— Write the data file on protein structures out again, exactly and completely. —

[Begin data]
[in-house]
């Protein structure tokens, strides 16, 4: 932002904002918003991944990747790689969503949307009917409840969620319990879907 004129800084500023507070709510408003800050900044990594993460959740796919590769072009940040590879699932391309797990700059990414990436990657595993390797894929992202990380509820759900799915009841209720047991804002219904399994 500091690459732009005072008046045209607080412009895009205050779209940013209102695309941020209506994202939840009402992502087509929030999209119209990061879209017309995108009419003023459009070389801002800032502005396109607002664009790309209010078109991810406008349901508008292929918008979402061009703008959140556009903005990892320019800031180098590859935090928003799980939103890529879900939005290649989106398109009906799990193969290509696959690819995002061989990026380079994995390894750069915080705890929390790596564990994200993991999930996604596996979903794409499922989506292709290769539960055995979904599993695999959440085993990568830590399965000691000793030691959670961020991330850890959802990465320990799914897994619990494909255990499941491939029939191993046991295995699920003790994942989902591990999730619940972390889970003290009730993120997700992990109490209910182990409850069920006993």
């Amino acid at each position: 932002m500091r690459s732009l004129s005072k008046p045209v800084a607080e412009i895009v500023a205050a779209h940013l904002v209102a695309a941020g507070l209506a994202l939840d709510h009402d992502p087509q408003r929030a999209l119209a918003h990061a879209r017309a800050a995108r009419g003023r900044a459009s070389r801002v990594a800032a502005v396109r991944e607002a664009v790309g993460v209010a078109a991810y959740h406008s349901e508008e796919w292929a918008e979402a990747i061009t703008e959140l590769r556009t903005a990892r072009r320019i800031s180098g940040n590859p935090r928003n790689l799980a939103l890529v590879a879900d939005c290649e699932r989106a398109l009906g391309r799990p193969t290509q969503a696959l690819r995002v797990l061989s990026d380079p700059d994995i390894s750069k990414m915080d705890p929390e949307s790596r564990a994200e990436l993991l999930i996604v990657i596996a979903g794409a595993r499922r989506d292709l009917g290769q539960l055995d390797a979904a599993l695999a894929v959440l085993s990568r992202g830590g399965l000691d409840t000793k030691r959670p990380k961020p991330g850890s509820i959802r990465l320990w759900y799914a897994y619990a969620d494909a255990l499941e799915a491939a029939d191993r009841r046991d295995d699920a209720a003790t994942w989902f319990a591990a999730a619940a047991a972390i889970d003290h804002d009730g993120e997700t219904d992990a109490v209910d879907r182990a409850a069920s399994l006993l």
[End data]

[in-house]
């Protein structure tokens, strides 16, 4: 932002904002918003991944990747790689969503949307009917409840969620319990879907 004129800084500023507070709510408003800050900044990594993460959740796919590769072009940040590879699932391309797990700059990414990436990657595993390797894929992202990380509820759900799915009841209720047991804002219904399994 500091690459732009005072008046045209607080412009895009205050779209940013209102695309941020209506994202939840009402992502087509929030999209119209990061879209017309995108009419003023459009070389801002800032502005396109607002664009790309209010078109991810406008349901508008292929918008979402061009703008959140556009903005990892320019800031180098590859935090928003799980939103890529879900939005290649989106398109009906799990193969290509696959690819995002061989990026380079994995390894750069915080705890929390790596564990994200993991999930996604596996979903794409499922989506292709290769539960055995979904599993695999959440085993990568830590399965000691000793030691959670961020991330850890959802990465320990799914897994619990494909255990499941491939029939191993046991295995699920003790994942989902591990999730619940972390889970003290009730993120997700992990109490209910182990409850069920006993």
């Amino acid at each position: 932002m500091r690459s732009l004129s005072k008046p045209v800084a607080e412009i895009v500023a205050a779209h940013l904002v209102a695309a941020g507070l209506a994202l939840d709510h009402d992502p087509q408003r929030a999209l119209a918003h990061a879209r017309a800050a995108r009419g003023r900044a459009s070389r801002v990594a800032a502005v396109r991944e607002a664009v790309g993460v209010a078109a991810y959740h406008s349901e508008e796919w292929a918008e979402a990747i061009t703008e959140l590769r556009t903005a990892r072009r320019i800031s180098g940040n590859p935090r928003n790689l799980a939103l890529v590879a879900d939005c290649e699932r989106a398109l009906g391309r799990p193969t290509q969503a696959l690819r995002v797990l061989s990026d380079p700059d994995i390894s750069k990414m915080d705890p929390e949307s790596r564990a994200e990436l993991l999930i996604v990657i596996a979903g794409a595993r499922r989506d292709l009917g290769q539960l055995d390797a979904a599993l695999a894929v959440l085993s990568r992202g830590g399965l000691d409840t000793k030691r959670p990380k961020p991330g850890s509820i959802r990465l320990w759900y799914a897994y619990a969620d494909a255990l499941e799915a491939a029939d191993r009841r046991d295995d699920a209720a003790t994942w989902f319990a591990a999730a619940a047991a972390i889970d003290h804002d009730g993120e997700t219904d992990a109490v209910d879907r182990a409850a069920s399994l006993l």